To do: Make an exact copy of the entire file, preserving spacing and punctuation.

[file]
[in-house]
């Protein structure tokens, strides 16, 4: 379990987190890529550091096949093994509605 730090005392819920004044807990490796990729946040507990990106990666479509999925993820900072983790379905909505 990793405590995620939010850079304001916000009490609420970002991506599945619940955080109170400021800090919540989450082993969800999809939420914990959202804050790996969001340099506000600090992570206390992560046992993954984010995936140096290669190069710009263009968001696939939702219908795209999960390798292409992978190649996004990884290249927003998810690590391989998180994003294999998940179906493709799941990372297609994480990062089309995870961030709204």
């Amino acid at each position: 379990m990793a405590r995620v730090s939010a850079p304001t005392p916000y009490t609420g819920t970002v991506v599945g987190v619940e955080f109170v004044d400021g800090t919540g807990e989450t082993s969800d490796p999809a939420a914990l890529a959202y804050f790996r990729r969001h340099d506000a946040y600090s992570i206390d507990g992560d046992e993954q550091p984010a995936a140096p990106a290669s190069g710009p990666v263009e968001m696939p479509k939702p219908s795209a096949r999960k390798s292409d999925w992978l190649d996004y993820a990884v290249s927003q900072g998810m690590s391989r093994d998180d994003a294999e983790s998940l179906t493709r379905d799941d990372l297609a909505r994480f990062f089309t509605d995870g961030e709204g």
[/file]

[in-house]
């Protein structure tokens, strides 16, 4: 379990987190890529550091096949093994509605 730090005392819920004044807990490796990729946040507990990106990666479509999925993820900072983790379905909505 990793405590995620939010850079304001916000009490609420970002991506599945619940955080109170400021800090919540989450082993969800999809939420914990959202804050790996969001340099506000600090992570206390992560046992993954984010995936140096290669190069710009263009968001696939939702219908795209999960390798292409992978190649996004990884290249927003998810690590391989998180994003294999998940179906493709799941990372297609994480990062089309995870961030709204």
């Amino acid at each position: 379990m990793a405590r995620v730090s939010a850079p304001t005392p916000y009490t609420g819920t970002v991506v599945g987190v619940e955080f109170v004044d400021g800090t919540g807990e989450t082993s969800d490796p999809a939420a914990l890529a959202y804050f790996r990729r969001h340099d506000a946040y600090s992570i206390d507990g992560d046992e993954q550091p984010a995936a140096p990106a290669s190069g710009p990666v263009e968001m696939p479509k939702p219908s795209a096949r999960k390798s292409d999925w992978l190649d996004y993820a990884v290249s927003q900072g998810m690590s391989r093994d998180d994003a294999e983790s998940l179906t493709r379905d799941d990372l297609a909505r994480f990062f089309t509605d995870g961030e709204g």